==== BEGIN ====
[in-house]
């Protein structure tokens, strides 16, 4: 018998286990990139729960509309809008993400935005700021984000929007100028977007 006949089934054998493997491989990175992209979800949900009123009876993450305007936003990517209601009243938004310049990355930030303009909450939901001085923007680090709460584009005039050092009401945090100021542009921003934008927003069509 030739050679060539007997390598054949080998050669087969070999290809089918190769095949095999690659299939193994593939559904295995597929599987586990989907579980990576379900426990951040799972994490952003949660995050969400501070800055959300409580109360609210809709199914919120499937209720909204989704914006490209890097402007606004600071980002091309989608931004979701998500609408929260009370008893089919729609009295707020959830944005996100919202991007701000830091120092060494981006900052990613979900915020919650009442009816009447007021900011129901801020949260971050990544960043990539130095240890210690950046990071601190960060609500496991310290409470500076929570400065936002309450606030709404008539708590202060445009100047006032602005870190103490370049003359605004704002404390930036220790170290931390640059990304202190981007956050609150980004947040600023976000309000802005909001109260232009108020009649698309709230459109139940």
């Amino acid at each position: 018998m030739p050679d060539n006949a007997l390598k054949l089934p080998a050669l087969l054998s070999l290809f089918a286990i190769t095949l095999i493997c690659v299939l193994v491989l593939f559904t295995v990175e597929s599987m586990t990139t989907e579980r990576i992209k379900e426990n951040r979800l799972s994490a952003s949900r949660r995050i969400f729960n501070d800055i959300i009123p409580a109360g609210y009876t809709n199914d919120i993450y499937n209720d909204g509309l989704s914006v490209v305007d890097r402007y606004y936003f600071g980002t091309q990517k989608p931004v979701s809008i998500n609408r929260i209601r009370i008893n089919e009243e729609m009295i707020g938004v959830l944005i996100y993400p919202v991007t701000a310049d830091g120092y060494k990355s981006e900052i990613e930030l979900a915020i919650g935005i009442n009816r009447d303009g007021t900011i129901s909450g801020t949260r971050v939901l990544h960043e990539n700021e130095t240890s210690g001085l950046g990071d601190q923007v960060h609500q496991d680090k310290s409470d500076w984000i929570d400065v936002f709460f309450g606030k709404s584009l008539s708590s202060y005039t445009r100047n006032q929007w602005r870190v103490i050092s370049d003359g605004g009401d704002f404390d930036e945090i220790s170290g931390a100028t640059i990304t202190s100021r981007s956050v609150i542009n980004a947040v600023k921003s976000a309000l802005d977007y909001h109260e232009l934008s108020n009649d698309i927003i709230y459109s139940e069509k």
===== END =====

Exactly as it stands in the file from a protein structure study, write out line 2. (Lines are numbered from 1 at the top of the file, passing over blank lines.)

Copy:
């Protein structure tokens, strides 16, 4: 018998286990990139729960509309809008993400935005700021984000929007100028977007 006949089934054998493997491989990175992209979800949900009123009876993450305007936003990517209601009243938004310049990355930030303009909450939901001085923007680090709460584009005039050092009401945090100021542009921003934008927003069509 030739050679060539007997390598054949080998050669087969070999290809089918190769095949095999690659299939193994593939559904295995597929599987586990989907579980990576379900426990951040799972994490952003949660995050969400501070800055959300409580109360609210809709199914919120499937209720909204989704914006490209890097402007606004600071980002091309989608931004979701998500609408929260009370008893089919729609009295707020959830944005996100919202991007701000830091120092060494981006900052990613979900915020919650009442009816009447007021900011129901801020949260971050990544960043990539130095240890210690950046990071601190960060609500496991310290409470500076929570400065936002309450606030709404008539708590202060445009100047006032602005870190103490370049003359605004704002404390930036220790170290931390640059990304202190981007956050609150980004947040600023976000309000802005909001109260232009108020009649698309709230459109139940």